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Google Assistant can now help find your phone and order your takeout

Google is adding four new Assistant features, aiming to streamline how its AI interacts with the smart home, helps with takeout orders, and even helps hunt down a lost device. A new “Hey Google, find my phone” feature works with all Nest smart speakers and smart displays – including the most recent Nest Hub 2nd Generation – to track iPhones and Android devices.

After giving the command, you should hear the phone make a custom ringing sound. That’s even if you’ve got silent or Do Not Disturb mode enabled on the device, Google says. If you’re an Android user you’ll be able to get the location system straight away, while iOS users will need to allow notifications and critical alerts from the Google Home app.

It’s not the only new feature in that app, either: Google has rolled out its sunrise/sunset smart home Routines globally now. They’re based on location, so that the Routine runs according to the actual time that the sun rises or sets in that particular place, rather than being pinned to a fixed time. You can also add an offset in either direction, such as having the Routine start only 30 minutes after the sun sets.

For example, you could set up a new Routine to automatically close your motorized shades and turn on your Hue lights when it’s sunset. Or, at sunrise, you could automatically have the garden security lights switched off. There’s the option for multiple actions triggered with each Routine, and you can set which days of the week it repeats and whether you get a notification that the Routine ran on your phone.

Routines is one of those Google Home abilities that is surprisingly powerful, so it should perhaps come as no surprise in turn that figuring out just what can be done with the system might be overwhelming to new users. Google is adding a Ready-Made Routines page now in the Google Home app, with suggestions for popular actions. It’s also supporting adding Android home screen shortcuts for specific Routines that aren’t triggered automatically.

Finally, there’s more integration between Google Maps, Google Search, the Assistant, and Duplex. Google’s use of the Assistant to make calls to businesses and set up appointments and more has been broadening over the past year or so – we’re also expecting to hear more about the technology at Google I/O 2021 in a few months time – and now Duplex on the web is being combined with “Order” buttons for restaurant listings in Search and Maps business profiles.

On an Android device, you’ll be able to search for a restaurant, choose “Order Online” and then select what you want to eat; clicking “Check Out” will automatically fill in the necessary details, tap Google Pay for payment information, and finalize the order. Initially, Google says, it’ll be partnering with select restaurant chains for that, but to expect more partners across the US to be added later in the year.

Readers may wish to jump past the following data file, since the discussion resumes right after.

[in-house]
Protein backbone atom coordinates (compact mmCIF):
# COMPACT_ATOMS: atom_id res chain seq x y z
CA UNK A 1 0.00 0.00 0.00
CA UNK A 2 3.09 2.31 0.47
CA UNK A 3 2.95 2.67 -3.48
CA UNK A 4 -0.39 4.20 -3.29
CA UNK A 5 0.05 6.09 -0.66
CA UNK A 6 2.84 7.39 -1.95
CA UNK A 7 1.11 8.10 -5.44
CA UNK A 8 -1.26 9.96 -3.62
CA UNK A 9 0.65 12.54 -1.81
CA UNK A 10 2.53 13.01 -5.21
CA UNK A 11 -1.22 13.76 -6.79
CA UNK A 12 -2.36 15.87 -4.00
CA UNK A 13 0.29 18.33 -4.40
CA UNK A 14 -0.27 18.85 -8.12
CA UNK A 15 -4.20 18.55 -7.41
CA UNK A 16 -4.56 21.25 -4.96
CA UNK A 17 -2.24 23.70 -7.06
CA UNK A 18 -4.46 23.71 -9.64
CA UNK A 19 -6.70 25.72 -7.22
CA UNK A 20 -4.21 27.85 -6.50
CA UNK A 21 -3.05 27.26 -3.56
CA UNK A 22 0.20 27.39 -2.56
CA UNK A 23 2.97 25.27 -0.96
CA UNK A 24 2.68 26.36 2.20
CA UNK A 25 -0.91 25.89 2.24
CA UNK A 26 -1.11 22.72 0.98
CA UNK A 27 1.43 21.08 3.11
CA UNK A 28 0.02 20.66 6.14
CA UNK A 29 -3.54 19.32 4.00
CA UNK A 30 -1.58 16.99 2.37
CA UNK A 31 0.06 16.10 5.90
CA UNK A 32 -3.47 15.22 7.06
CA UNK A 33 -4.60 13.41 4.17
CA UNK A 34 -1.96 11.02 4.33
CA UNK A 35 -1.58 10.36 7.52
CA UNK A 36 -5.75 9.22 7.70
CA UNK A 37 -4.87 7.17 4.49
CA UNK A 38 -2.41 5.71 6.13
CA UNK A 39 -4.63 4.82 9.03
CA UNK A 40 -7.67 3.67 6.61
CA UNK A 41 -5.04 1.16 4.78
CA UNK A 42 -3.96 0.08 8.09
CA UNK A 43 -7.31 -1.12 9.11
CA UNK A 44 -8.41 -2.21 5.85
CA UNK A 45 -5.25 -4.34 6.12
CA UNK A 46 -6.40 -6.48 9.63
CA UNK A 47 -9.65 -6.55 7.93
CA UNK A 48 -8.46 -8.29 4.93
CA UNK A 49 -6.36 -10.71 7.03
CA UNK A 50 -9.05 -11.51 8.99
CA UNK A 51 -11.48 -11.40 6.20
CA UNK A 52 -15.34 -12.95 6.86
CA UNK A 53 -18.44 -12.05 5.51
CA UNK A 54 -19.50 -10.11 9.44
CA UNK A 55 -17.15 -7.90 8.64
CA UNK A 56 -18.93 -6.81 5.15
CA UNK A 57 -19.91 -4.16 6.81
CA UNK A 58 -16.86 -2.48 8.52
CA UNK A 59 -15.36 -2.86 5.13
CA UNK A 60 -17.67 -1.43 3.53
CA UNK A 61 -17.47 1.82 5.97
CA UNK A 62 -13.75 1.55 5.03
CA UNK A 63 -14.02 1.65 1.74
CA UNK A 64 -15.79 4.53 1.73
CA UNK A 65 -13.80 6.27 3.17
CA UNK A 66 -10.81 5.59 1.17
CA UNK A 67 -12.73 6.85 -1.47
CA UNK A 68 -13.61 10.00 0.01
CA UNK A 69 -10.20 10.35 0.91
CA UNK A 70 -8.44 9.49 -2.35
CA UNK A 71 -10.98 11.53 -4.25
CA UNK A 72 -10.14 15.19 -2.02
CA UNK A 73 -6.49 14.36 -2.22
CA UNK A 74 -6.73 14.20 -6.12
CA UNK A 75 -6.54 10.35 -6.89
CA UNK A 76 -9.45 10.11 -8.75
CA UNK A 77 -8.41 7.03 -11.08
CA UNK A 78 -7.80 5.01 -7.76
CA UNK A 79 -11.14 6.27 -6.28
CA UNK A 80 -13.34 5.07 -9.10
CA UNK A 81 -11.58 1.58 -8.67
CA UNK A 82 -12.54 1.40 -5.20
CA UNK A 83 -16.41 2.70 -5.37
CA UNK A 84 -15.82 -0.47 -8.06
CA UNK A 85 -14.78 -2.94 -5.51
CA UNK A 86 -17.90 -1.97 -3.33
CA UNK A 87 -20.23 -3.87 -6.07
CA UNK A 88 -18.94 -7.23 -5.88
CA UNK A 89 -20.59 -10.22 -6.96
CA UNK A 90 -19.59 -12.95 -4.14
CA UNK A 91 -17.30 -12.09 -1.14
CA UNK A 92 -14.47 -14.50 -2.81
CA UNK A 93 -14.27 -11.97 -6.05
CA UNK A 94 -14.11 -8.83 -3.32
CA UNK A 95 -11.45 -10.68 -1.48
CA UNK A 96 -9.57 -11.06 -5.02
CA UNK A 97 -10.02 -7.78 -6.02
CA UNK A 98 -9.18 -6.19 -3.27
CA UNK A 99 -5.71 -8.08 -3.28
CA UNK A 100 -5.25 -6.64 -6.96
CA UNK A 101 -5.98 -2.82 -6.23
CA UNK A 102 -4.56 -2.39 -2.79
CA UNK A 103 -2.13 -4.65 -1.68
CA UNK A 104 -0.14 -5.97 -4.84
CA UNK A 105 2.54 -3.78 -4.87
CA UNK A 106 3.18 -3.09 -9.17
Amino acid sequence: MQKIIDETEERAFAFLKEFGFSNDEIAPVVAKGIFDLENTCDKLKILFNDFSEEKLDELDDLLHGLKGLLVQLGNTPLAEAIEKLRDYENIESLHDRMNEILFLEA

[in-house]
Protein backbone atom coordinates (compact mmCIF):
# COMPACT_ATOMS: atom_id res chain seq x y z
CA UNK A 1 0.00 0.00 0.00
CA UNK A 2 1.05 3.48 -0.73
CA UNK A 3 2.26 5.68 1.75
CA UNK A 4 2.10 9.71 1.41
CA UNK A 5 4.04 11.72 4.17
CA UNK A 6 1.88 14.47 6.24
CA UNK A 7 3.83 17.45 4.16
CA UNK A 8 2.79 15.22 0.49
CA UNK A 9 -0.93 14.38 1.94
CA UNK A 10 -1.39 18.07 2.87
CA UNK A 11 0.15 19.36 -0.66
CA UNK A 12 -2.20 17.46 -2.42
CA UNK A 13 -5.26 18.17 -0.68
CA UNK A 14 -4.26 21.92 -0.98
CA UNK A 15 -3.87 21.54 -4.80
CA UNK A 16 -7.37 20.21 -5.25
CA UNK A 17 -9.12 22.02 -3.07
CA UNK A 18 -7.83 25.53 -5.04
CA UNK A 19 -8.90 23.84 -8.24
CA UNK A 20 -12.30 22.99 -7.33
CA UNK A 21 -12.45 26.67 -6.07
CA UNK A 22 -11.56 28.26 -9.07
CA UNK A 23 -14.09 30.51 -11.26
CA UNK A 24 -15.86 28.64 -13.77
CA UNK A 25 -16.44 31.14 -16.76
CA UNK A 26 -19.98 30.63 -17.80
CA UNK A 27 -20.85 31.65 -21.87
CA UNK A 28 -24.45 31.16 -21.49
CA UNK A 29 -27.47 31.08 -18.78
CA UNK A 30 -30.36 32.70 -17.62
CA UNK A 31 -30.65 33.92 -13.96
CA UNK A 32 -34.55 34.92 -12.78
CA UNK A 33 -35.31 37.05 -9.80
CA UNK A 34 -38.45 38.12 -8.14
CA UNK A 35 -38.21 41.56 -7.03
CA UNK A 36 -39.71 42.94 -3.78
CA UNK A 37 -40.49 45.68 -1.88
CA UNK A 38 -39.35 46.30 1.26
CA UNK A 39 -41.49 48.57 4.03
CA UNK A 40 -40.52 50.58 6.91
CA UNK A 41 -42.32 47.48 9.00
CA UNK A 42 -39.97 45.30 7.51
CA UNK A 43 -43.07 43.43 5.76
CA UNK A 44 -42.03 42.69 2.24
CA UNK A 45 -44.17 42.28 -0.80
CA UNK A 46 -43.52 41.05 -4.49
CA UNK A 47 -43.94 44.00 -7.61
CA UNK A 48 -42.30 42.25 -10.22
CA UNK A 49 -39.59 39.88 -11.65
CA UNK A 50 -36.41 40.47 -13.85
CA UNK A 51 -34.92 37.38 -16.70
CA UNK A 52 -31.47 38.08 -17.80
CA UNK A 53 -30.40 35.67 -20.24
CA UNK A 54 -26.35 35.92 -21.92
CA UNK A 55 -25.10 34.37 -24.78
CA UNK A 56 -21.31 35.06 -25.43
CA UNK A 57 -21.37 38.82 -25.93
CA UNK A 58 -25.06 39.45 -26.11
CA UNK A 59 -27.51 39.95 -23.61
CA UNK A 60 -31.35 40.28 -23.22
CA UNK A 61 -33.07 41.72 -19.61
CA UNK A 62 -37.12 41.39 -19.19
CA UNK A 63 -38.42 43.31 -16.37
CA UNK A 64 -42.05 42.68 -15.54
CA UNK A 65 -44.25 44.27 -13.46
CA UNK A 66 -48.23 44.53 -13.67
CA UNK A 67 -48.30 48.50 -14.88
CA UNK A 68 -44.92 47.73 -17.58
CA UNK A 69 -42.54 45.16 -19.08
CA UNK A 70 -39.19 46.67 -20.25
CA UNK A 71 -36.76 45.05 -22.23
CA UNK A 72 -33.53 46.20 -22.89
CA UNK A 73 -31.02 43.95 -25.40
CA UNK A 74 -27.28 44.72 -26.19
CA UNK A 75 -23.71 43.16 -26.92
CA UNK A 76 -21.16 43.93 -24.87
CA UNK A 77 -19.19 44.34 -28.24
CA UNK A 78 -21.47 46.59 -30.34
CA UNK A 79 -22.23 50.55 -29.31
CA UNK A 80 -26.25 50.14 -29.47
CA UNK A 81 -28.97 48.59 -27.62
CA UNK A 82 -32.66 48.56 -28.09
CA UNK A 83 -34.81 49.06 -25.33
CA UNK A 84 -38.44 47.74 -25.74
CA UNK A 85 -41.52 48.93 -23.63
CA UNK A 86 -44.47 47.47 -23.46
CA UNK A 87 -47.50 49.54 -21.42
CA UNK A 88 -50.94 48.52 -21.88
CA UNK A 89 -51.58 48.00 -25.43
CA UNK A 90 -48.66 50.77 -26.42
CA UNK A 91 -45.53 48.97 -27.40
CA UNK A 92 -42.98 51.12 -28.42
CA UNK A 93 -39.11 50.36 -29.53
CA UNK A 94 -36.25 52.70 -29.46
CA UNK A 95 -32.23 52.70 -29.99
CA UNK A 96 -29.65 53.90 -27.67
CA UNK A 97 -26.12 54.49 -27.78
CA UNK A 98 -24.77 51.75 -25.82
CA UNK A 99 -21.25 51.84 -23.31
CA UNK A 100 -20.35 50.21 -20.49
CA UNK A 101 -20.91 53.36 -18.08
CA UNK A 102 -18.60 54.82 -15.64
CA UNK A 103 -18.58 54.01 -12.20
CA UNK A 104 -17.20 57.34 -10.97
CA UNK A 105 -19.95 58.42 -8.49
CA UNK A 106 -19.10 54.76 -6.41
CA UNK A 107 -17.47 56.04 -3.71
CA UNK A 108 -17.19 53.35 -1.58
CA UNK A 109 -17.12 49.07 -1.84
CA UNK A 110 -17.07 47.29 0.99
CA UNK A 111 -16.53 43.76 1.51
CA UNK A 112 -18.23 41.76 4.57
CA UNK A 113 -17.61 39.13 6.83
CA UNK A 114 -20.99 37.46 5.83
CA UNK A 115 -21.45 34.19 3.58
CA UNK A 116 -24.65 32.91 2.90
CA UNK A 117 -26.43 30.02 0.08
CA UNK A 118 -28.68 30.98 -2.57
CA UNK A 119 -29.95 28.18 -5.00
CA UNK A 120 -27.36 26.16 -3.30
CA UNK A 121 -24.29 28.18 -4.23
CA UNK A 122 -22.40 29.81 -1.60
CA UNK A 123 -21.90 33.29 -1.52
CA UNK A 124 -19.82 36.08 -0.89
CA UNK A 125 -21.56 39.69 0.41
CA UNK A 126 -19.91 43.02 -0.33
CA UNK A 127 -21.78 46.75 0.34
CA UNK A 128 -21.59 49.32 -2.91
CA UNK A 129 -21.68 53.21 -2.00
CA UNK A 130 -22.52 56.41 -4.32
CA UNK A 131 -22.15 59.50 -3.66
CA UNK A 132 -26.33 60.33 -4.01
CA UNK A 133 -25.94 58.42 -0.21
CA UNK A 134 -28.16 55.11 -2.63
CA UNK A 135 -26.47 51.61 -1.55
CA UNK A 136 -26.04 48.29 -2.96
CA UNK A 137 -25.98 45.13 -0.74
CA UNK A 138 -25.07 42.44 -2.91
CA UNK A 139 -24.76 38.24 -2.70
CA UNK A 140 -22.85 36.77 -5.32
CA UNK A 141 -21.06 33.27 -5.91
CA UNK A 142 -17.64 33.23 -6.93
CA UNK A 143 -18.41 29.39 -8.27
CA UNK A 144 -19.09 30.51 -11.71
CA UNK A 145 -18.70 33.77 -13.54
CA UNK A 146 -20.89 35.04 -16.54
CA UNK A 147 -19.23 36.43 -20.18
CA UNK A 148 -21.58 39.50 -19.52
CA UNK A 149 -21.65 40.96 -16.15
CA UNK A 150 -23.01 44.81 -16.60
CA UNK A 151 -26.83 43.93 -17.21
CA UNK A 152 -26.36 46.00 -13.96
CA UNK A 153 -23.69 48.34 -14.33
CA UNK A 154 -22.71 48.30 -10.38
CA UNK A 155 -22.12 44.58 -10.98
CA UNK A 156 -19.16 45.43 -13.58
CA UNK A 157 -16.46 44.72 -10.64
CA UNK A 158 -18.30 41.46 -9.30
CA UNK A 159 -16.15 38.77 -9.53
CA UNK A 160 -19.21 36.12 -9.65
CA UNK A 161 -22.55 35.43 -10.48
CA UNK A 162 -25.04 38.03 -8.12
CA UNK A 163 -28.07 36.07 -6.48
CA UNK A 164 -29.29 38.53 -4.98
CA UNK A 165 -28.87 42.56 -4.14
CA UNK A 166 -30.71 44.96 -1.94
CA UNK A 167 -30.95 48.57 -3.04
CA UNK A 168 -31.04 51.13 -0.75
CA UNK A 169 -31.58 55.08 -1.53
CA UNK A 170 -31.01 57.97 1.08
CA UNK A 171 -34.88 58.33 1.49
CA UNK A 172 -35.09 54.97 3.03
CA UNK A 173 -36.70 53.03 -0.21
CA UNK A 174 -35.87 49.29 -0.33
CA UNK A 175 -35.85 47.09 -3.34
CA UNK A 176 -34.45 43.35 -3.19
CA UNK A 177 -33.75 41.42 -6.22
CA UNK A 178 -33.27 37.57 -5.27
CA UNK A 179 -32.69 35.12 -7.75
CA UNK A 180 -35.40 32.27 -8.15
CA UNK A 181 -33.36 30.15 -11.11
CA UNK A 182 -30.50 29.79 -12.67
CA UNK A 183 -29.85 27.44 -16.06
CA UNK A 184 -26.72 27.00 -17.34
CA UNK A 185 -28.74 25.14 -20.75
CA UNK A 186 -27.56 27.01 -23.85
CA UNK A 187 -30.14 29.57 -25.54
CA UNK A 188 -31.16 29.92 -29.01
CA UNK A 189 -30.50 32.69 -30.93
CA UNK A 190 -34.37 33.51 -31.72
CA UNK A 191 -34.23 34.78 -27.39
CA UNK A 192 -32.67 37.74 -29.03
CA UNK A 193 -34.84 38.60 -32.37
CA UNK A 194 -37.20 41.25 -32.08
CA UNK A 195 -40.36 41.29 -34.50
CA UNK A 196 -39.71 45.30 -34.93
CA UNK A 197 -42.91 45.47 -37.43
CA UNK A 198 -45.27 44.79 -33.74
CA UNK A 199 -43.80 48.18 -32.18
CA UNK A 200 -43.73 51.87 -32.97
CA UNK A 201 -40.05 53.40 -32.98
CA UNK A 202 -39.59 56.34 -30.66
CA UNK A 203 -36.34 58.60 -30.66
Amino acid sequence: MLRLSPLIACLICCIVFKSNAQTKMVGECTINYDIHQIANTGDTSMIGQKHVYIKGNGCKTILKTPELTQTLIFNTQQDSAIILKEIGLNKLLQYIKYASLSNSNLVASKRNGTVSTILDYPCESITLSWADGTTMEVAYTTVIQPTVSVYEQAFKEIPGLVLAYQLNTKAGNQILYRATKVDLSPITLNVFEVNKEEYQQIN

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Google Assistant Memory could be its most exciting upgrade yet

Some productivity gurus emphasize that the brain is for thinking, not for holding “stuff”. While some scientists will definitely contest that claim, it’s hard to argue that the average human does find it hard to juggle many thoughts and ideas in their head all at once. That’s what notebooks, both paper and digital, have been used for centuries and Google is apparently looking into turning its AI-powered Assistant to become the Memory for your digital brain.

Google Assistant may have started out almost like a glorified voice-controlled Google Search but it has been envisioned to be, well, your digital assistant. Just like human assistants, it is meant to take care of menial stuff, like keeping tabs on your todos, filing tickets and receipts, and reminding you of important dates. Google Assistant already does that and soon it will also keep your spur-of-the-moment ideas and references.

9to5Google’s APK teardown of the Google app revealed what is being called Assistant’s “Memory” feature. In a nutshell, this would allow users to dump almost anything they encounter both in the real world and on the Internet. That includes photos of objects, notes, and places as well as screenshots, links, and more. Even Google Assistant’s current Reminders will soon be located in this Memory.

Storing things in Assistant’s Memory is a simple act of a voice command or a home screen shortcut. Retrieving them is just as easy, with a feed-like tab in the app, showing the memories in reverse chronological order of cards with Today’s latest on top. The app will also offer shortcuts to certain categories like Important, Read Later, etc.

At the moment, Google Assistant Memory is being tested internally. As great as it sounds, there’s also a chance it never leaves Google’s doors in the end. That would be a shame, though, as this could be one of the most important features that the Assistant is getting in terms of actually helping put order in our chaotic modern lives.